Asbestos materials were disposed of to a licenced tipping facility. Steelwork was loaded away in bulk bins to locally based metal recycling company. Aggregate arisings were taken to Dorton Groups Challonsleigh Recycling Yard and processed for reuse with the construction industry. Some materials returned as demolition crush 6F5 and Type 1 for infill to inspection pits and other excavations around the site.


With the main garages cleared work turned to the demolition of the social club and bowling green. Neglected for some years storage buildings around the bowling-green had started to disintegrate with asbestos cement debris being identified around the perimeter of the site. A careful and systematic hand pick of the areas was conducted before the remaining roof sheets were removed to ensure the area was “clean” allowing the machine to carry out the demolition works. Japanese Knotweed was found by site personnel at the boundaries of this work area, and Dorton then worked with the client’s ecologist to isolate and contain this material which remained on site and will be part of an ongoing management regime.

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With top soil stripped from the bowling green and the buildings removed the area was laid to geotextile mesh and finished with compacted layers of demolition 6F5 crush material.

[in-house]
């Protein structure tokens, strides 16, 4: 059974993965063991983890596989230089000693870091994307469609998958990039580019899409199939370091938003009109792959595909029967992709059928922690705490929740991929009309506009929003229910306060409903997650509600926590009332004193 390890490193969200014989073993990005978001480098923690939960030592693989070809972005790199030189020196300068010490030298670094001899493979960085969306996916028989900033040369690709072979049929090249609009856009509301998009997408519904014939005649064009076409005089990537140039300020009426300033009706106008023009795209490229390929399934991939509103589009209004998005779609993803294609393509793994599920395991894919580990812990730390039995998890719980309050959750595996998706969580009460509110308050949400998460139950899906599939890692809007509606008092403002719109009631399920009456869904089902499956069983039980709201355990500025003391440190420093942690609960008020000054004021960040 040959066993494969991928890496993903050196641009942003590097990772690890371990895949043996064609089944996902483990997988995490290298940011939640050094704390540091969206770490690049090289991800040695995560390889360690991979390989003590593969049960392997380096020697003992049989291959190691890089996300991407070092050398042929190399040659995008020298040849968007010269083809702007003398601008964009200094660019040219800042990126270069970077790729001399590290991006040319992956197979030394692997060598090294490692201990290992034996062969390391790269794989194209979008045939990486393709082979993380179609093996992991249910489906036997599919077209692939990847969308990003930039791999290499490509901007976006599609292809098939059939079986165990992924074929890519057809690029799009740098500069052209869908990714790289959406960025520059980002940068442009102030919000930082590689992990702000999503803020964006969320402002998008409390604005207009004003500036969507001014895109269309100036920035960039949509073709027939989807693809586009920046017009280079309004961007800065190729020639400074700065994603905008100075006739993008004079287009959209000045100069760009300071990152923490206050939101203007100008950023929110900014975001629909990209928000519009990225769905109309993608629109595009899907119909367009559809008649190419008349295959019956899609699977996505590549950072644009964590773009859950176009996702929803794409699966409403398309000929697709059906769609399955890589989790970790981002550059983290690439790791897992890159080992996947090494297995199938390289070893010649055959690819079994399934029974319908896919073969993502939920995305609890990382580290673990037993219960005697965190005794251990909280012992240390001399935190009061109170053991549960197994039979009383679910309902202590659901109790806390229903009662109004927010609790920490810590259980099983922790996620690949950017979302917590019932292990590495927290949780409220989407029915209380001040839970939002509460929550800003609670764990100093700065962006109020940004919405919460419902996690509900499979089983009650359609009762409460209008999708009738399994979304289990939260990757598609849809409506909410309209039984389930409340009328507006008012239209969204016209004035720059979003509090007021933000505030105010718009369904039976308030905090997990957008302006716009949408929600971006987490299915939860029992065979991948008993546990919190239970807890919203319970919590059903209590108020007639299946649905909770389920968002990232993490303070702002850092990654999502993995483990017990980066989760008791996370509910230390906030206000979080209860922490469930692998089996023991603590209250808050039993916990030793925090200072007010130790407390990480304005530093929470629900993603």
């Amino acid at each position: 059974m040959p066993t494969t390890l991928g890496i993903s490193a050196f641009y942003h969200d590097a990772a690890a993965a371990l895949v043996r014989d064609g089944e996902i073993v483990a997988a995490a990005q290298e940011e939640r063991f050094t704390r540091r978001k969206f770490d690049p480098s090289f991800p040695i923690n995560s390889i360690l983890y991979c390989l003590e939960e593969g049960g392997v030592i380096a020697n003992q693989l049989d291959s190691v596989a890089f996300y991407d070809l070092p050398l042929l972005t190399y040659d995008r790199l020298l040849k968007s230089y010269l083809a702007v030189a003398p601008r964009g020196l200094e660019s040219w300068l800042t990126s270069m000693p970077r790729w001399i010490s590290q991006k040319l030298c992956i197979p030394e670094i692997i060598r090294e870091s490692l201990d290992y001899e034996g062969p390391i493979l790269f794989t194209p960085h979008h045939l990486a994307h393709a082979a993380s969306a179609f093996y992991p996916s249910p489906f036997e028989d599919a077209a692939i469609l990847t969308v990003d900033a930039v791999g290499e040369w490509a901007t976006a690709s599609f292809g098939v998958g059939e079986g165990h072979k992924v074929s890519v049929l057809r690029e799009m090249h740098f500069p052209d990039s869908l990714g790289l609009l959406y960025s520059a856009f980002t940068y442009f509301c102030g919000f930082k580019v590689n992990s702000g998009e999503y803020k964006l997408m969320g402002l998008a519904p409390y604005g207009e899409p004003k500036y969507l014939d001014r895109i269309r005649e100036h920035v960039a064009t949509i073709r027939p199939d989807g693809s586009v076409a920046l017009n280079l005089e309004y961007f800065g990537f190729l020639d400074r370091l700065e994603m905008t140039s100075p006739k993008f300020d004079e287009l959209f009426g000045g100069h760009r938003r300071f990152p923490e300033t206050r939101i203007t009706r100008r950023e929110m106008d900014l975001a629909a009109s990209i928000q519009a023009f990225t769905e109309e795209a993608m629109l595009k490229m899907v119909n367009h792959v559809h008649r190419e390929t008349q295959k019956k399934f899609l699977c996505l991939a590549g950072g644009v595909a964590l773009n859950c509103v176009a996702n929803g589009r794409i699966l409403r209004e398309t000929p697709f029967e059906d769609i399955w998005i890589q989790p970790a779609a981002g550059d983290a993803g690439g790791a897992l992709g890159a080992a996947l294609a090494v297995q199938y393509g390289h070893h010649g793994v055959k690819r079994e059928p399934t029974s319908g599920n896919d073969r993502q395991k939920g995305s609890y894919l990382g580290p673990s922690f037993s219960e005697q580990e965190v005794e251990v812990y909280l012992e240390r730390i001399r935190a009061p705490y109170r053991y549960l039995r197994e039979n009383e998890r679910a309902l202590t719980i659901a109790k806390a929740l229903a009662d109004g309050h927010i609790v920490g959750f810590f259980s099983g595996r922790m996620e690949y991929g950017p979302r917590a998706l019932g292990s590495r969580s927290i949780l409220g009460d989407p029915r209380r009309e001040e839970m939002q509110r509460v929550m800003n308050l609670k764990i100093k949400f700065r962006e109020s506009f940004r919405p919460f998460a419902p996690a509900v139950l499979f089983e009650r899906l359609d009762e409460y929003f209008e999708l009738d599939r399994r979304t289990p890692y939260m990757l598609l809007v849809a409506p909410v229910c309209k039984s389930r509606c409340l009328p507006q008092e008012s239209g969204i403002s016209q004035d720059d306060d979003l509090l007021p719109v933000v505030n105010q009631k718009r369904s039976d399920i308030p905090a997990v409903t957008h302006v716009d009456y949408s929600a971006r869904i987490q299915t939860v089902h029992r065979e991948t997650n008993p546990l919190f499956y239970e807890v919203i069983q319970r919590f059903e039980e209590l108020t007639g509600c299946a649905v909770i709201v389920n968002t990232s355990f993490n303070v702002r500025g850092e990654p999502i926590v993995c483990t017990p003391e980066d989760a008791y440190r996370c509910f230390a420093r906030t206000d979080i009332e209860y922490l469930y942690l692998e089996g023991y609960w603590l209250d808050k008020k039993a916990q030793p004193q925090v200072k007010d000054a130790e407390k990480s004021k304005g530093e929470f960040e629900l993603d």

The main bus garage works were made up to level and then 7000m2 of asphalt finish applied to provide for new bus and vehicle parking.

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Site works were extended by additional instructions and disruption to routine bus movements and maintenance activities were kept to a minimum by regular liaison and communication.

Recycling and Disposal Statistics

2,250t of hardcore/concrete taken from site for recycling.

1476t of recycled crush and type 1 returned to site.

450t of topsoil taken from site and recycled.

175t of metals recycled.

85t of general waste to landfill/transfer station

30t of wood recycled

145t of asbestos taken to licenced asbestos site.   

  

Dorton Group secured the contract through competitive tendering. The scope of works included:

·         Provision of a fully intrusive refurbishment and demolition survey and report.

·         The safe removal of all identified asbestos materials.

·         Soft strip and demolition of all buildings on site. Demolition included the basement and undercroft car park, all slabs, foundations, any other substructures and hardstanding. All demolition arisings were to be segregated, with suitable concrete arisings crushed to 6F2, stockpiled in spoil heaps on site to be utilised for the installation of a piling mat.

·         Reduced dig excavations with a Structural Engineer in attendance to plot pile cap positions. Existing piles were exposed and plotted onto CAD drawings for re-use.

Installation of a piling mat and stable base for the piling rig along the perimeter of the proposed new buildings. The piling mat was to be placed on geofabric on well compacted sub-grade material with particular attention paid to ‘weak zones’.

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I am very happy to recommend Dorton Asbestos Removal Services as a company that is competant and conscientious in asbestos removal works.

Hever Castle